Sunday, June 12, 2016

Reframing Brambles

I had a big ugly "bramble" in the old midden, near the SE corner. There were a number of "berries" amongst the original fruit bush area. I'd come across plants around the boundaries which I partially recognised from their leaves, and wondered, "Are these brambles or blackberries or raspberries or what are they?" 

You know, sometimes my own numptiness astonishes me. I've at last, this morning, as drizzle keeps me and the dogs indoors, woken up to the wonderful possibilities of the genus Rubus. First of all, "bramble" according to Wikipedia is a generic term, usually referring to Rubus fruticosus, aka the blackberry.

A year ago, I was in too much of a hurry to get everything cleared, taking a Year Zero mentality which I abandoned after a few months when the plot itself, kind of, pointed out its absurdity.

But I do recall that, amongst the feral blackcurrants, nettles and thistles, there were both blackberries and raspberries. They have been replanted around the North/West boundary corner, and have taken. I moved a couple of them just last week from the Eastern to the Northern boundary, and they seemed to greatly resent the move, but perhaps will come back to life soon.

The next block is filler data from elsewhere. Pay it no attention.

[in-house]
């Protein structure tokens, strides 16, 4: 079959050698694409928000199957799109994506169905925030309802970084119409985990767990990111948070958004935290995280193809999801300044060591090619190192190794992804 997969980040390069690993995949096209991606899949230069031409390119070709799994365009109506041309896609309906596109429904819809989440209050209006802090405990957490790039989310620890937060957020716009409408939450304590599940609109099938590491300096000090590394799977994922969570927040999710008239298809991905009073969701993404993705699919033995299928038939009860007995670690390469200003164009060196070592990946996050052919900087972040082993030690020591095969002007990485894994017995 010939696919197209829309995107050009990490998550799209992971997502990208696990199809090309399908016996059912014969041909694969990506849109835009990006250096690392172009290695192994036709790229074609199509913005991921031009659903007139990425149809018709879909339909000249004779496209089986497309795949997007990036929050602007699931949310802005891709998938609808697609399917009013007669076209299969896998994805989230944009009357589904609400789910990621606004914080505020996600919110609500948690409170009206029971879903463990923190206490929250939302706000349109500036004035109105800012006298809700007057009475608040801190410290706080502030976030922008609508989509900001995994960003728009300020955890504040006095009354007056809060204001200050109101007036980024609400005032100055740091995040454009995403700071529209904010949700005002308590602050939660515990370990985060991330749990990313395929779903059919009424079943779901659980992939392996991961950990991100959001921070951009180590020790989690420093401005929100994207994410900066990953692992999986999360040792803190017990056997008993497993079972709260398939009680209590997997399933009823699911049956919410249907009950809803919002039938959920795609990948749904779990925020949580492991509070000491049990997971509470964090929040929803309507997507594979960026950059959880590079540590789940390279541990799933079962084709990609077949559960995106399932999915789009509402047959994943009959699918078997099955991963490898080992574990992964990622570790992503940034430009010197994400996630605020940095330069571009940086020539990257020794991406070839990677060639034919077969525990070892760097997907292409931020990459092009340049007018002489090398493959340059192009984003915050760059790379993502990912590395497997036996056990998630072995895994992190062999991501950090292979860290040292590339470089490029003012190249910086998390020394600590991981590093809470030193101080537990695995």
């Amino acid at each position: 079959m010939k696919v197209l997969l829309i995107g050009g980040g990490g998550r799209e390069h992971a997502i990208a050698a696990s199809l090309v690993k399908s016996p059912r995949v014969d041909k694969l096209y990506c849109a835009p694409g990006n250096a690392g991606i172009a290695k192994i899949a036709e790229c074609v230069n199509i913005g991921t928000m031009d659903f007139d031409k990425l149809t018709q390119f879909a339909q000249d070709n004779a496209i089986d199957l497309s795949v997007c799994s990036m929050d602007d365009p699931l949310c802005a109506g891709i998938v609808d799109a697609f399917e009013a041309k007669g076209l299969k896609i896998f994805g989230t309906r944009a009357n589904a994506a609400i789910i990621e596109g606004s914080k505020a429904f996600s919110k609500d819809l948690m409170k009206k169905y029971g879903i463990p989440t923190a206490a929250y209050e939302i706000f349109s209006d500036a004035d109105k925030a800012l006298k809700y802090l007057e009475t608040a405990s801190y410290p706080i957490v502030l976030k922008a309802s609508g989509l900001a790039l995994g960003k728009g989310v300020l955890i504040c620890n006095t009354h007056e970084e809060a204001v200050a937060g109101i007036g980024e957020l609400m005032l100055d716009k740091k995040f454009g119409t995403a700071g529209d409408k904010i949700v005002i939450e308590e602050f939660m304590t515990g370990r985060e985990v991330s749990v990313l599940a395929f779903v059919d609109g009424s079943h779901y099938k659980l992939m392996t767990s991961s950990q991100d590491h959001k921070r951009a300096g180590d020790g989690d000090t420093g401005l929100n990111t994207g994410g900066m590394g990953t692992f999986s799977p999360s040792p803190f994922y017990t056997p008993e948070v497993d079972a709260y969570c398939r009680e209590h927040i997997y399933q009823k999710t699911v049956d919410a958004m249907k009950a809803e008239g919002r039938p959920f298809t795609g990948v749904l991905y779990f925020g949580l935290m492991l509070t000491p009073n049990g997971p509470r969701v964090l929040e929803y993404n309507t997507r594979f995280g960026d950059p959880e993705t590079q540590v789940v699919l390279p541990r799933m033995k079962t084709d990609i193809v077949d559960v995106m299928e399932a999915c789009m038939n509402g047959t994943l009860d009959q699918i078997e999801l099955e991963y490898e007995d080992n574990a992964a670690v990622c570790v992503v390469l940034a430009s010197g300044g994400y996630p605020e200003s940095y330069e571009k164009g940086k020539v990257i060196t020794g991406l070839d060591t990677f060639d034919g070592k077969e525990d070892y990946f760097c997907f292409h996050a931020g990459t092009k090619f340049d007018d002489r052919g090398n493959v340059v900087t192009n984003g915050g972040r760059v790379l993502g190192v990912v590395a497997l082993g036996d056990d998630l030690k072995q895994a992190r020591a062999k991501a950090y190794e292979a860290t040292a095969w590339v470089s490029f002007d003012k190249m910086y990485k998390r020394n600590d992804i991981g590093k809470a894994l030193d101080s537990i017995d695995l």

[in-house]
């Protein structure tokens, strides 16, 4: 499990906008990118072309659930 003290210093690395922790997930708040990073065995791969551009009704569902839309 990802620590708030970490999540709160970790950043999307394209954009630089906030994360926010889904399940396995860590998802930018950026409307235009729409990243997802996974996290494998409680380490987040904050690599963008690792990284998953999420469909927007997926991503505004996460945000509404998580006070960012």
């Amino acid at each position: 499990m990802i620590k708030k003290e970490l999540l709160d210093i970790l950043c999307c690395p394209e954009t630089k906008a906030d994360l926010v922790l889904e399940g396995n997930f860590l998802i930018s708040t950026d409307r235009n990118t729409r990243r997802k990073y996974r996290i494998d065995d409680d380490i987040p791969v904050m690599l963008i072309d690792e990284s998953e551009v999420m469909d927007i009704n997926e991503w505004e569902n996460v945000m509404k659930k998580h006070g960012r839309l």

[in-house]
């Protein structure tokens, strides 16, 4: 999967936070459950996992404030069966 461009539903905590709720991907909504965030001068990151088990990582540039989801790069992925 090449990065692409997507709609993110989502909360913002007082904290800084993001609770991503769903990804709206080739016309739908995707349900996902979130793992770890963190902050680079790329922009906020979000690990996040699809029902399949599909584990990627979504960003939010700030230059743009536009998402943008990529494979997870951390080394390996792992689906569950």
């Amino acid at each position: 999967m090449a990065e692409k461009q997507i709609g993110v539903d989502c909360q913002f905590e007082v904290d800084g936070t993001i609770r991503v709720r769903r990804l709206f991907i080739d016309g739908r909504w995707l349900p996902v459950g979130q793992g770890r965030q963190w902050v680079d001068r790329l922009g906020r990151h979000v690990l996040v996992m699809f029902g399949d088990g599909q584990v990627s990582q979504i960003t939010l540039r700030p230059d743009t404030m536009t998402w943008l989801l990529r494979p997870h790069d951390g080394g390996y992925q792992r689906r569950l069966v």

All told, I've probably got a dozen or so Rubus plants about the place, species unknown at the moment. They are very easy to propagate. And the trailing varieties, by Jingo you can almost watch the stem make its way, they grow so fast.

At the Southern boundary, there's a high fence of pallets, maybe 10ft high, but easy to climb over, and I'm pretty sure the thief who got my "...EXTRACT" enamel sign came that way. I've topped it off with barbed wire, but Rubus right along there, with gorse, would be impenetrable by thieves and neds, as I could thread the stems through the pallets.

Gorse and brambles grow naturally together. Gorse and brambles!  Lots of fruit for us and for the birds in due course. And the long tailed tits nest in brambles too. Here's a photo I've just stumbled on, their nest in the allotment in Jarrow, in a bramble bush...